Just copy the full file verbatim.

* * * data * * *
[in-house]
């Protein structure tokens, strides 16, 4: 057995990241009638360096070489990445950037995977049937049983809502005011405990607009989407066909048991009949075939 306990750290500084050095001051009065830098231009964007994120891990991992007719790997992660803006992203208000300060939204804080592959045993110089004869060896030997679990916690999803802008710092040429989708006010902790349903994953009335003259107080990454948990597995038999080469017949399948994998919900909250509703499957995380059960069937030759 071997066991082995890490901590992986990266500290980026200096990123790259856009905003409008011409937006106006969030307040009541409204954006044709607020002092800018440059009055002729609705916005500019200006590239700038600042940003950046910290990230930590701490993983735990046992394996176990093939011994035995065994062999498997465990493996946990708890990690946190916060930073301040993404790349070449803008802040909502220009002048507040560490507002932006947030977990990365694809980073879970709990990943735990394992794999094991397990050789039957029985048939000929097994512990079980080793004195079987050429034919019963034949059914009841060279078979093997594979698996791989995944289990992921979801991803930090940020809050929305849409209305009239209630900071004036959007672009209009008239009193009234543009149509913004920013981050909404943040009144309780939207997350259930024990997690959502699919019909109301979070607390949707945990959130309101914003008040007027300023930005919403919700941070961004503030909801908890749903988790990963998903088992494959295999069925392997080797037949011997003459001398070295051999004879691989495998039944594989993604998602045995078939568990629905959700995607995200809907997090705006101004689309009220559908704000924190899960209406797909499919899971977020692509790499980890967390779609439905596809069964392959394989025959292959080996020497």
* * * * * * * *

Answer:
[in-house]
């Protein structure tokens, strides 16, 4: 057995990241009638360096070489990445950037995977049937049983809502005011405990607009989407066909048991009949075939 306990750290500084050095001051009065830098231009964007994120891990991992007719790997992660803006992203208000300060939204804080592959045993110089004869060896030997679990916690999803802008710092040429989708006010902790349903994953009335003259107080990454948990597995038999080469017949399948994998919900909250509703499957995380059960069937030759 071997066991082995890490901590992986990266500290980026200096990123790259856009905003409008011409937006106006969030307040009541409204954006044709607020002092800018440059009055002729609705916005500019200006590239700038600042940003950046910290990230930590701490993983735990046992394996176990093939011994035995065994062999498997465990493996946990708890990690946190916060930073301040993404790349070449803008802040909502220009002048507040560490507002932006947030977990990365694809980073879970709990990943735990394992794999094991397990050789039957029985048939000929097994512990079980080793004195079987050429034919019963034949059914009841060279078979093997594979698996791989995944289990992921979801991803930090940020809050929305849409209305009239209630900071004036959007672009209009008239009193009234543009149509913004920013981050909404943040009144309780939207997350259930024990997690959502699919019909109301979070607390949707945990959130309101914003008040007027300023930005919403919700941070961004503030909801908890749903988790990963998903088992494959295999069925392997080797037949011997003459001398070295051999004879691989495998039944594989993604998602045995078939568990629905959700995607995200809907997090705006101004689309009220559908704000924190899960209406797909499919899971977020692509790499980890967390779609439905596809069964392959394989025959292959080996020497």